Arab Cinema Online: a watch-list by Saeed Taji Farouky

15 April '20

We are surrounded today by uncertainty, loneliness, and fear. If, like me, you turn to cinema to sooth your soul, challenge your assumptions, and open your eyes, I hope you can find something in this collection that fits your current state of mind.

I’ve put together a list of notable contemporary Arabic films, available online, with a focus on lesser-known titles from diverse backgrounds in the hope of helping you find something new and filling in some gaps in your Arab cinema viewing. I’ve also listed Arab film institutions sharing their (rotating) collections online, and online festivals featuring Arab cinema.


Individual Films


Tadmor / تدمر (Monika Borgmann and Lokman Slim, 2016,  1 hr 43 min, Lebanon)

The follow-up to their confessional, disturbing Massaker (2005), Borgmann and Slim here film former detainees of Syria’s notorious Tadmor detention centre as they re-enact their experiences in a replica of the prison. The testimonies to camera are horrifying and unflinching, but never exploitative, and the men defiantly maintain their humanity throughout. The film will invariably attract comparisons to Raed Andoni’s Ghost Hunting (though both were presumably in production at the same time), but unlike Andoni’s experiment, the role of the filmmakers in Tadmor is never clear, making for even more uncomfortable viewing.

Full film currently free on vimeo.  Password: TadmorEnglish2016



Fares Fares and Hania Amar appear in The Nile Hilton Incident by Tarik Saleh, an official selection of the World Cinema Dramatic Competition at the 2017 Sundance Film Festival. Courtesy of Sundance Institute.

The Nile Hilton Incident / حادث النيل هيلتون (Tarik Saleh, 2017, 1hr 51min, Sweden)

While Saleh is considered a Swedish director, his Egyptian roots drew him to Cairo for his first Arabic-language film: an anxiety-inducing film-noir set in the city’s corrupt and amoral underbelly. The film takes place in the days just before the country’s 2011 revolution, and an extraordinary performance from Fares Fares reflects the helplessness many of us feel in the face of overwhelming political power. An evocation of Roman Polanski’s Chinatown on the Nile, it meticulously recreates all the slime, heat, and arrogance of Cairo’s dark side.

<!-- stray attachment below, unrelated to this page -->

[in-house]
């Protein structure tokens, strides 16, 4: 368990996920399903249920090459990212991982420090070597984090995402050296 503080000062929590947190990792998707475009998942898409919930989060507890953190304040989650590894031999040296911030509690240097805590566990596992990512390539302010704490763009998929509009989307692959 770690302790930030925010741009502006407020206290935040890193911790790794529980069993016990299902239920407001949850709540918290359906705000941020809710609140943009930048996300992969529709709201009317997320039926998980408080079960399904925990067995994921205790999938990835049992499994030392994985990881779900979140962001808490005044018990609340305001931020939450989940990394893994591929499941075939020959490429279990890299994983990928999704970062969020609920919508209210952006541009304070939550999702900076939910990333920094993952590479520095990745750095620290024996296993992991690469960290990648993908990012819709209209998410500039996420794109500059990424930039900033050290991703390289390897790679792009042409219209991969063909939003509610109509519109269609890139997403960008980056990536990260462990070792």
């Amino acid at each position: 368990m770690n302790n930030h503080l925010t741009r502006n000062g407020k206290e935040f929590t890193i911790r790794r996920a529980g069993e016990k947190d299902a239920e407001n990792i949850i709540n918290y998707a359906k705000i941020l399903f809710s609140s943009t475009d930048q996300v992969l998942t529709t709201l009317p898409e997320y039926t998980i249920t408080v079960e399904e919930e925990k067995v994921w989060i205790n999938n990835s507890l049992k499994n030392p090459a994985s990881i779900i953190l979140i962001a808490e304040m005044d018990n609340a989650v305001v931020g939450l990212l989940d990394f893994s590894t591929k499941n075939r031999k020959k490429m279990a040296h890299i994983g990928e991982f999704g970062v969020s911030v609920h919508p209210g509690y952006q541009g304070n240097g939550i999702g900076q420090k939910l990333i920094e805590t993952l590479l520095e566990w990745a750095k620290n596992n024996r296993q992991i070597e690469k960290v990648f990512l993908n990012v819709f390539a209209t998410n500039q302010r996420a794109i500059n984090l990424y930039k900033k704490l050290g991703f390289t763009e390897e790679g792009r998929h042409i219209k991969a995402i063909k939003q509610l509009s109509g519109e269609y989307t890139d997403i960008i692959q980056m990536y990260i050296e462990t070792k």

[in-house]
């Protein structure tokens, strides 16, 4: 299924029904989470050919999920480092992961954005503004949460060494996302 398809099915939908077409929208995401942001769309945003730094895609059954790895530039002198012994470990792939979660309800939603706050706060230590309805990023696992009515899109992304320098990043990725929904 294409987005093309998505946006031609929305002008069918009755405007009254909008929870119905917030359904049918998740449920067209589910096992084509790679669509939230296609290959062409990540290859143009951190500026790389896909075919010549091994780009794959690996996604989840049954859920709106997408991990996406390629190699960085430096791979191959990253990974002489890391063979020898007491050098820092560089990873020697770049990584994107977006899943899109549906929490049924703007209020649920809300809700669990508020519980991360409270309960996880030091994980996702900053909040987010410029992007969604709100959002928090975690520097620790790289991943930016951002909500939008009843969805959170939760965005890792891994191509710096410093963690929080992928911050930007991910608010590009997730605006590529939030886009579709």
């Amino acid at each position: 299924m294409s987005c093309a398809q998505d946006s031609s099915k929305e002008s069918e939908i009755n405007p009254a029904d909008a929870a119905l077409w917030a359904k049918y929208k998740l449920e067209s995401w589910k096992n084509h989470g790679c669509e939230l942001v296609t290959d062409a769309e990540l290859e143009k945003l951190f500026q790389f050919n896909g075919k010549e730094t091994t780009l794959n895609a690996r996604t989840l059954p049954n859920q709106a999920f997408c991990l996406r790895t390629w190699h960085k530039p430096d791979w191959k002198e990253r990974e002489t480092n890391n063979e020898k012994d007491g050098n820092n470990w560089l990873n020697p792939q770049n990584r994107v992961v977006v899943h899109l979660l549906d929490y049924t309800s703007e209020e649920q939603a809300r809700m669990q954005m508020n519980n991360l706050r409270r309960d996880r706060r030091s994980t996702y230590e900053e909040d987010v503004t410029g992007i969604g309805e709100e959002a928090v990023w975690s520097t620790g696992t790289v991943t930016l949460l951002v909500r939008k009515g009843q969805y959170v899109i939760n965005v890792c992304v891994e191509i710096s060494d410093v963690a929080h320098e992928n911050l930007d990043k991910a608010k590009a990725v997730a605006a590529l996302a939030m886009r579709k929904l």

Free from Channel 4 or BFI player in the UK. 

Or many other international options here.


Scheherazade’s Diary / يوميات شهرزاد (Zeina Daccache, 2013, 1hr 18min, Lebanon)

Daccache’s camera – without judgement – enters one of the most inaccessible spaces imaginable: a women’s prison in Lebanon. Through the framework of a drama therapy project, the women prepare to stage the classic Arabic folktales of 1001 Nights. With a renewed sense of self-worth, the women share incredibly intimate stories of their traumatic past with stunning honesty to a camera that is both part of, and shaping, the narrative. The biggest revelation is how they maintain their dignity in a system, and country, that often does everything it can to break it down.

Available on Youtube, Google Play, iTunes.



A Flood in Baath Country / طوفان في بلد البعث (Omar Amiralay, 2004, 46min, Syria)

An obscure, but ground-breaking, short documentary. And a rare example of self-critical filmmaking from a region where politics can change us daily. Decades earlier, Omar Amiralay bought into Syria’s Baathist propaganda and made his first film glorifying a dam on the Euphrates. When the dam collapsed, he made this film about the community at the accident’s epicentre. It very subtly, but pointedly, pulls apart the myths that dictatorships weave to keep their citizens in a stupor of obedience.

Watch for free on Youtube.



Timbuktu (Abderrahmane Sissako, 2014, 1hr 40 min, Mauritania)

Sissako crafts the most elegant, nuanced, and incisive examination of Islamic militancy in contemporary cinema. Expertly restrained, and suitably surreal, the film explores both the beauty and brutality of life for the residents of Timbuktu when it’s taken over by an ISIS-like group of extremists. Based on true events, this is the latest film from one of Africa’s foremost filmmakers and was in competition at Cannes and nominated for a Best Foreign Film Academy Award.

Free on BBC iPlayer until 4 May or these rental options.



Gaza Strip, Iraq in Fragments, & Sari’s Mother (James Longley, 2002, 2006, 2006, 1hr 14 min, 1hr 34 min, 21min, USA)

Longley’s trilogy about children in conflict is as radical in its humanism as it is innovative in its form. Masterfully plotless, impressionistic fugues, his two Iraq films were nominated for Academy Awards, and Iraq in Fragments was a benchmark in creative conflict filmmaking that inspired a generation of documentary directors (myself included).

All free on Youtube: Gaza Strip | Sari’s Mother | Iraq In Fragments



The Silences of the Palace / صمت القصور (Moufida Tlatli, 1995, 2h 9m, Tunisia)

The power of music in a time of political upheaval. With this film, Tlatli became the first Arab woman to direct a feature length film in the Arab World, and was one of the earliest films in Tunisia’s “New Wave”. It’s a bold and tender epic about the simultaneous struggles against patriarchy, colonialism, and class exploitation, and features early performances by two outstanding actors, Hind Sabry and Sami Bouajila who are now regulars in Tunisian cinema.

It’s sadly often forgotten now and only available in a low-quality Youtube link (you’ll need to click the CC link at the bottom to turn on English subtitles).